The Little Tucker Act grants the Court of Federal Claims with jurisdiction (concurrent with the federal district courts) over certain claims, as already mentioned above.”[xxiii] As mentioned above, those claims must not exceed $10,000. Given the language in the Little Tucker Act, the Court of Federal Claims should have jurisdiction over FBAR penalty cases that fall within its jurisdictional scope. Under the Little Tucker Act, the United States person must bring suit within 6 years after a right of action first accrues.[xxiv]
By statute, there is no jury trial available for suit against the government under the Little Tucker Act.
Because FBAR penalties arise under Title 31 of the United States Code (and not Title 26, which houses the Internal Revenue Code), the Tax Court has held that it does not have jurisdiction over FBAR penalty cases.[xxv] Accordingly, United States persons are not afforded pre-payment judicial review relief through the deficiency procedures.
The IRS continues to assert more and more FBAR penalties against United States persons. Given the stakes involved and the draconian nature of the penalties, United States persons should be aware of the steps that follow after an IRS assessment has been made. As indicated above, in most cases that next step will be litigation in either a federal district court or the Court of Federal Claims.
FBAR penalty defense requires a proactive representation and a deep knowledge of the nuances of FBAR compliance and its defenses. Freeman Law represents clients with offshore tax compliance disputes involving FBAR penalties and international information return penalties. Failing to file an FBAR can give rise to significant penalties, including a non-willful penalty and willful FBAR penalty. The risks of tax and reporting non-compliance have never been more real and the threat of international penalties, particularly FBAR penalties, has never been more clear. Schedule a consultation or call (214) 984-3000 to discuss your FBAR penalty concerns or questions.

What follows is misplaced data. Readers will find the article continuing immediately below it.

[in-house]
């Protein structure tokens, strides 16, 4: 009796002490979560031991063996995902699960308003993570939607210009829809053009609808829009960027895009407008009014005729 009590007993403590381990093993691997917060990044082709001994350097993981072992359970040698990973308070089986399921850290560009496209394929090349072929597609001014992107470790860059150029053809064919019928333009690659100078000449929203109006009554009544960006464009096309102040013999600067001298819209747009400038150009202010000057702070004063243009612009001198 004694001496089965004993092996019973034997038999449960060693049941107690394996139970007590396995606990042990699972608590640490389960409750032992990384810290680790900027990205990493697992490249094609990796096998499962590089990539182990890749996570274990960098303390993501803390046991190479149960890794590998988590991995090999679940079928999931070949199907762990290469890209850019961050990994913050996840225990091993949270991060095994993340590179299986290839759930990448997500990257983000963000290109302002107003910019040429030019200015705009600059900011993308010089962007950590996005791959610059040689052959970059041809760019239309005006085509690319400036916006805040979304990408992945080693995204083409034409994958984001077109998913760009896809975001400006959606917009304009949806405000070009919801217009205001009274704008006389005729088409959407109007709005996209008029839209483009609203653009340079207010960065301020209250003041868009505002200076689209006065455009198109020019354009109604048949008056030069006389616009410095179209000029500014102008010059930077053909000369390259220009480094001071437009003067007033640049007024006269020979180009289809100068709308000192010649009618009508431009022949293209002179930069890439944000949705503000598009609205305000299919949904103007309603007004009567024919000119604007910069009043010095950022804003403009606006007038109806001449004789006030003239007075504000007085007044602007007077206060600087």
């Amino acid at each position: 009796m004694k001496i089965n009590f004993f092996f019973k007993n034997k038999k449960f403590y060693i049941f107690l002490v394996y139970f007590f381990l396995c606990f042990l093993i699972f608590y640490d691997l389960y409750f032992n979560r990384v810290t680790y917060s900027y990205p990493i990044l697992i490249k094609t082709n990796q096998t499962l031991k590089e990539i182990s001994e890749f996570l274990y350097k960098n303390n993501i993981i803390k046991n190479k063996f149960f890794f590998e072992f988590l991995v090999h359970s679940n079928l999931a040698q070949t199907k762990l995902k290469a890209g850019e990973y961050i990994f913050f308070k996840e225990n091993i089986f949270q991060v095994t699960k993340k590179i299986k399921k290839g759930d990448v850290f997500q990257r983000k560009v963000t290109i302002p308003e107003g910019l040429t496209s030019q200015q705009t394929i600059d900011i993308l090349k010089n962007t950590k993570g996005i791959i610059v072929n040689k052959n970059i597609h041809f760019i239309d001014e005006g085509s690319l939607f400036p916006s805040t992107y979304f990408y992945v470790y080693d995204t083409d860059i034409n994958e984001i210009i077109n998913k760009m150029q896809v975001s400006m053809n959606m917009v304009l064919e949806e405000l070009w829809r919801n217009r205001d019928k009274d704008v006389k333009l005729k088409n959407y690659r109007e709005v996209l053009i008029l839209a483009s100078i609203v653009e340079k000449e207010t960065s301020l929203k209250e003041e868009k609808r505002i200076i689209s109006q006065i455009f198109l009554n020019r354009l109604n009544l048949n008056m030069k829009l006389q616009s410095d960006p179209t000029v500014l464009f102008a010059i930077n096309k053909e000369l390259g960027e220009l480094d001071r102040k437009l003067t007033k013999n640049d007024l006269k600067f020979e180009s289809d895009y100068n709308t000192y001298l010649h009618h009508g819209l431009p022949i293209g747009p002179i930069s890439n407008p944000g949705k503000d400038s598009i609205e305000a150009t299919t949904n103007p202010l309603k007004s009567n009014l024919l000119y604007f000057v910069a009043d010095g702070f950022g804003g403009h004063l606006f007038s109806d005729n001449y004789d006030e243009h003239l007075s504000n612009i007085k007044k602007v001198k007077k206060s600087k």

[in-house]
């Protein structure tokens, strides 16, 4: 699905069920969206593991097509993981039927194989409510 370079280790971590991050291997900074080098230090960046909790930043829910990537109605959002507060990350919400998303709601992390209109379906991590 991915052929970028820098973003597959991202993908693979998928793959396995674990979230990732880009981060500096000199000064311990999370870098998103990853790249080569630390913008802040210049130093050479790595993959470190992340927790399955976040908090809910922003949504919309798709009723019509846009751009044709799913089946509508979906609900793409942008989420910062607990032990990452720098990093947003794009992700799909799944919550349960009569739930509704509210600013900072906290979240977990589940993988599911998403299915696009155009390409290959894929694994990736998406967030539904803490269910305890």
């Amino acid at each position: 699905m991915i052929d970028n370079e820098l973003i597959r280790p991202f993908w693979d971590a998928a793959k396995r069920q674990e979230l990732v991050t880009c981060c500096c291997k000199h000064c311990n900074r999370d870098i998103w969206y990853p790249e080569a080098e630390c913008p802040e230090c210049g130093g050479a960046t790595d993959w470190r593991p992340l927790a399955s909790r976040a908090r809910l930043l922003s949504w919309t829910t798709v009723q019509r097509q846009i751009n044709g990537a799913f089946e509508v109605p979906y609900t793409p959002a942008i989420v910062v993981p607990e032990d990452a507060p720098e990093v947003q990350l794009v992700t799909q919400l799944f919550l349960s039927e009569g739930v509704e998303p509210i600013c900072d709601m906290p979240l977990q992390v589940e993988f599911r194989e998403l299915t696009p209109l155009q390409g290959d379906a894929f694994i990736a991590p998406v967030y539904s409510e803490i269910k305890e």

[i] Significantly, almost every federal court to hear the issue has determined that “willful” also means “reckless” or the concept of “willful blindness.” U.S. v. Horowitz, 978 F.3d 80, 88 (4th Cir. 2020); Bedrosian v. U.S. Dep’t of Treasury, 912 F.3d 144, 153 (3d Cir. 2018); U.S. v. Williams, 489 F. App’x 655, 658 (4th Cir. 2012); U.S. v. Flume, 390 F. Supp. 3d 847, 854 (S.D. Tex. 2019).
[ii] 31 U.S.C. § 5321(a)(5)(C)(i).
[iii] 31 U.S.C. § 5321(a)(5)(B)(i).
[iv] IRM pt. 8.11.6.
[v] See, e.g. U.S. v. Shemesh, No. 20-16305, 2021 WL 3706735 (D.N.J. Aug. 19, 2021); U.S. v. Goldsmith, No. 3:20-cv-00087, 2021 WL 2138520 (S.D. Cal. May 25, 2021); U.S. v. Gentges, No. 18-cv-7910, 2021 WL 1222764 (S.D.N.Y. Mar. 31, 2021).
[vi] See, e.g., U.S. v. Malhas, No. 19-cv-03709 (N.D. Cal. Oct. 28, 2020) (“Title 31 of the United States Code does not preclude the Court from exercising original jurisdiction in a civil case where the United States is a plaintiff.”).
[vii] See, e.g., Tull v. U.S., 481 U.S. 412 (1987).
[viii] See, e.g., U.S. v. Mitchell, 463 U.S. 206, 212 (1983); see also Smith v. Booth, 823 F.2d 94, 96-97 (5th Cir. 1987) (per curiam) (concluding that a federal court has no jurisdiction over a suit brought against the United States in the absence of explicit statutory consent to suit).
[ix] Significantly, most federal courts have held that FBAR penalties are not a “tax” and are not “assessed or collected” under the Internal Revenue Code of 1986, as amended. Therefore, the Anti-Injunction Act and Flora rules should not apply. But see Bedrosian, infra n. 12.
[x] See 5 U.S.C. § 706; see also Moore v. U.S., No. 2:13-cv-02063 (W.D. Wash. Apr. 1, 2015); Moore v. U.S., No. 2:13-cv-02063 (W.D. Wash. July 24, 2015).
[xi] 28 U.S.C. § 1346(a)(2).
[xii] Bedrosian, 912 F.3d 144 (3d Cir. 2018).
[xiii] Jones v. U.S., No. 19-00173, 2020 WL 4390390 (C.D. Cal. May 11, 2020).
[xiv] See 28 U.S.C. § 2402.
[xv] Tull v. U.S., 481 U.S. at 418-19.
[xvi] See 28 U.S.C. § 1491.
[xvii] Aerolineas Argentinas v. U.S., 77 F.3d 1564, 1572 (Fed. Cir. 1996).
[xviii] Jarnigan v. U.S., 134 Fed. Cl. 368, 376 (2017); Landa v. U.S., 153 Fed. Cl. 585 (Fed. Cl. 2021) (“The plaintiff paid the FBAR penalty assessed by the IRS and has challenged the payment in this court as contravening Treasury regulations and the Eighth Amendment of the Constitution. The Court has jurisdiction over his claim.”)
[xix] Aerolinas, 77 F.3d at 1572-73.
[xx] 28 U.S.C. § 2501.
[xxi] Norman v. United States, 126 Fed. Cl. 277 (Fed. Cl. 2016).
[xxii] See Mendu v. U.S., 153 Fed. Cl. 357 (Fed. Cl. 2021).
[xxiii] See 28 U.S.C. § 1346(a)(2).
[xxiv] 28 U.S.C. § 2401(a).
[xxv] See Williams v. Comm’r, 131 T.C. 54 (2008); see also Anand v. Comm’r, 851 Fed. Appx 247 (2d Cir. 2021) (“Further, the Tax Court does not have jurisdiction over FBAR penalties because they are not considered tax deficiencies.”).